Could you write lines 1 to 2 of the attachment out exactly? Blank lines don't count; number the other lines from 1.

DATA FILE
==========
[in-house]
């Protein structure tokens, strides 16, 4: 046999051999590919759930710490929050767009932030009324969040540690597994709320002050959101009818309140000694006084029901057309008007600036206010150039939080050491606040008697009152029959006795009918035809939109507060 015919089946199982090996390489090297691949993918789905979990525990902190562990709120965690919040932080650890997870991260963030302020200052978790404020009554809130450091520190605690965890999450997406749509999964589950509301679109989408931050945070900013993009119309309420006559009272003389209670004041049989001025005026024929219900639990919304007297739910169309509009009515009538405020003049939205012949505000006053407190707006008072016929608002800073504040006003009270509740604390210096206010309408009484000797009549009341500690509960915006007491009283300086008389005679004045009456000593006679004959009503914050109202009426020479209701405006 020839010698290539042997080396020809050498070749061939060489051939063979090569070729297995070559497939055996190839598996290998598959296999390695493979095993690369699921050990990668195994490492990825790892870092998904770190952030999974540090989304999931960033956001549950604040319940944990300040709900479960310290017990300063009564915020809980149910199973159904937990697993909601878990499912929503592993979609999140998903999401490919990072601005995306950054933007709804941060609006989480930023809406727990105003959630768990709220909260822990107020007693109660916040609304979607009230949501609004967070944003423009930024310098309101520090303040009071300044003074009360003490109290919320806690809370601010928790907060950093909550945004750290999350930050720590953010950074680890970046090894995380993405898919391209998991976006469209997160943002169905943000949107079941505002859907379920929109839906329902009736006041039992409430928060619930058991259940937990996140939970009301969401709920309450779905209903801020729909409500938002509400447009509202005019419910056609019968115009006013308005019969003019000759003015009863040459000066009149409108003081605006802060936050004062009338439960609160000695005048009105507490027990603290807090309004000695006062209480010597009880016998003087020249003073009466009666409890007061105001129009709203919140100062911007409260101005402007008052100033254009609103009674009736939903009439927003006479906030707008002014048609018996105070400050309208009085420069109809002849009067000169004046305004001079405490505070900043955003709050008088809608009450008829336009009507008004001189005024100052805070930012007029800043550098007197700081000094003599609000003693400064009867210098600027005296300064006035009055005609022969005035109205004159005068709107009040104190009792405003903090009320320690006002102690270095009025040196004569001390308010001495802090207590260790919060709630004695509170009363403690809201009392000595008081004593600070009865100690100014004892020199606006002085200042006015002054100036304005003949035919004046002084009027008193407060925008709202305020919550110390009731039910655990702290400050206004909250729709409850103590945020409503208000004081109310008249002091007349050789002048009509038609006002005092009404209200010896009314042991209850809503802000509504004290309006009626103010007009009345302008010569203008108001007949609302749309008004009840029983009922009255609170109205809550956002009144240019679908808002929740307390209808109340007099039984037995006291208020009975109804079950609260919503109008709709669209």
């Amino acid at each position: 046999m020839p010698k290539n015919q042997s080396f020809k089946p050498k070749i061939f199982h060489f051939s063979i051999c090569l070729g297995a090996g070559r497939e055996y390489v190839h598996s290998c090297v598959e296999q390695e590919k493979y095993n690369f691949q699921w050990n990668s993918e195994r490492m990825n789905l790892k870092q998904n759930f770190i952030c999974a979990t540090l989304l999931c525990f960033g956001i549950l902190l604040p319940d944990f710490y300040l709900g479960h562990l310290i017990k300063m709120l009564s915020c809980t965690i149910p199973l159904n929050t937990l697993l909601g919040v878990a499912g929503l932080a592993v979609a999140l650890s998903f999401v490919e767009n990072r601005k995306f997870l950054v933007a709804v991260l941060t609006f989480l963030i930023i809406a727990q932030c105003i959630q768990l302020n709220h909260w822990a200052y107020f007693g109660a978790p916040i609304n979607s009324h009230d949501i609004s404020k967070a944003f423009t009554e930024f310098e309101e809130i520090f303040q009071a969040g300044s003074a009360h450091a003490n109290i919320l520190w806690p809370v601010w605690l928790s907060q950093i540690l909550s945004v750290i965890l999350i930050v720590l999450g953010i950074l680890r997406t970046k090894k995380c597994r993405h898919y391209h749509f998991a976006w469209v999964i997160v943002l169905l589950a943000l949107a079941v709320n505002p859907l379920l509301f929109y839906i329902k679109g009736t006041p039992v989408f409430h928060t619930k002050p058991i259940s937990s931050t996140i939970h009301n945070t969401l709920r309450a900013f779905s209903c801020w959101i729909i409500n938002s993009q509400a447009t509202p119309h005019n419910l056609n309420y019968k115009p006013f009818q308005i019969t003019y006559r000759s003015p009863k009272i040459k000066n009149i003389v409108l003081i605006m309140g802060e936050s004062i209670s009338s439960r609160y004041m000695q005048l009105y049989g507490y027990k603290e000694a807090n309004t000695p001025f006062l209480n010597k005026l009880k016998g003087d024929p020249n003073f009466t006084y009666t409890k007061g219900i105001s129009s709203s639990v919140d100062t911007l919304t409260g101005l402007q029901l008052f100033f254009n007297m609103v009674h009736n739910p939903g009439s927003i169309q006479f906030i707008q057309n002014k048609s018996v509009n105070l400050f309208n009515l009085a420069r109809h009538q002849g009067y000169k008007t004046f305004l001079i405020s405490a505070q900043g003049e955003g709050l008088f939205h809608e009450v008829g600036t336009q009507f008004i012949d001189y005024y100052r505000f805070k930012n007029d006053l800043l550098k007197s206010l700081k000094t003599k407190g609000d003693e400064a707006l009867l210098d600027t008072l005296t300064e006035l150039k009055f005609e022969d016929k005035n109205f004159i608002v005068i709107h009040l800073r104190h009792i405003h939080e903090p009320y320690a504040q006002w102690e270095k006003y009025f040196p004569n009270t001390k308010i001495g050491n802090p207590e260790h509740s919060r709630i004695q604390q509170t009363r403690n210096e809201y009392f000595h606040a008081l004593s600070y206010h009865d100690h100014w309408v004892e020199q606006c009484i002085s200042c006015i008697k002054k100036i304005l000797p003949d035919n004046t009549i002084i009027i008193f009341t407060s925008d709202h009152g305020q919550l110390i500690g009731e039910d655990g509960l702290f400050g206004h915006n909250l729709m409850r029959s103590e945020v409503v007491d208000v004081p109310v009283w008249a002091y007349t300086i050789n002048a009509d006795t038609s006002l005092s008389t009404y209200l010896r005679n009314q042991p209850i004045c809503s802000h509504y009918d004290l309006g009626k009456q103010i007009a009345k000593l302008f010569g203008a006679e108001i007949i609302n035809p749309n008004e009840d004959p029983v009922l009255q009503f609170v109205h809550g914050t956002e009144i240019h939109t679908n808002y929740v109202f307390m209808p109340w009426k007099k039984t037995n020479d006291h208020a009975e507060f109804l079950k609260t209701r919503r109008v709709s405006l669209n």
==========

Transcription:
[in-house]
């Protein structure tokens, strides 16, 4: 046999051999590919759930710490929050767009932030009324969040540690597994709320002050959101009818309140000694006084029901057309008007600036206010150039939080050491606040008697009152029959006795009918035809939109507060 015919089946199982090996390489090297691949993918789905979990525990902190562990709120965690919040932080650890997870991260963030302020200052978790404020009554809130450091520190605690965890999450997406749509999964589950509301679109989408931050945070900013993009119309309420006559009272003389209670004041049989001025005026024929219900639990919304007297739910169309509009009515009538405020003049939205012949505000006053407190707006008072016929608002800073504040006003009270509740604390210096206010309408009484000797009549009341500690509960915006007491009283300086008389005679004045009456000593006679004959009503914050109202009426020479209701405006 020839010698290539042997080396020809050498070749061939060489051939063979090569070729297995070559497939055996190839598996290998598959296999390695493979095993690369699921050990990668195994490492990825790892870092998904770190952030999974540090989304999931960033956001549950604040319940944990300040709900479960310290017990300063009564915020809980149910199973159904937990697993909601878990499912929503592993979609999140998903999401490919990072601005995306950054933007709804941060609006989480930023809406727990105003959630768990709220909260822990107020007693109660916040609304979607009230949501609004967070944003423009930024310098309101520090303040009071300044003074009360003490109290919320806690809370601010928790907060950093909550945004750290999350930050720590953010950074680890970046090894995380993405898919391209998991976006469209997160943002169905943000949107079941505002859907379920929109839906329902009736006041039992409430928060619930058991259940937990996140939970009301969401709920309450779905209903801020729909409500938002509400447009509202005019419910056609019968115009006013308005019969003019000759003015009863040459000066009149409108003081605006802060936050004062009338439960609160000695005048009105507490027990603290807090309004000695006062209480010597009880016998003087020249003073009466009666409890007061105001129009709203919140100062911007409260101005402007008052100033254009609103009674009736939903009439927003006479906030707008002014048609018996105070400050309208009085420069109809002849009067000169004046305004001079405490505070900043955003709050008088809608009450008829336009009507008004001189005024100052805070930012007029800043550098007197700081000094003599609000003693400064009867210098600027005296300064006035009055005609022969005035109205004159005068709107009040104190009792405003903090009320320690006002102690270095009025040196004569001390308010001495802090207590260790919060709630004695509170009363403690809201009392000595008081004593600070009865100690100014004892020199606006002085200042006015002054100036304005003949035919004046002084009027008193407060925008709202305020919550110390009731039910655990702290400050206004909250729709409850103590945020409503208000004081109310008249002091007349050789002048009509038609006002005092009404209200010896009314042991209850809503802000509504004290309006009626103010007009009345302008010569203008108001007949609302749309008004009840029983009922009255609170109205809550956002009144240019679908808002929740307390209808109340007099039984037995006291208020009975109804079950609260919503109008709709669209």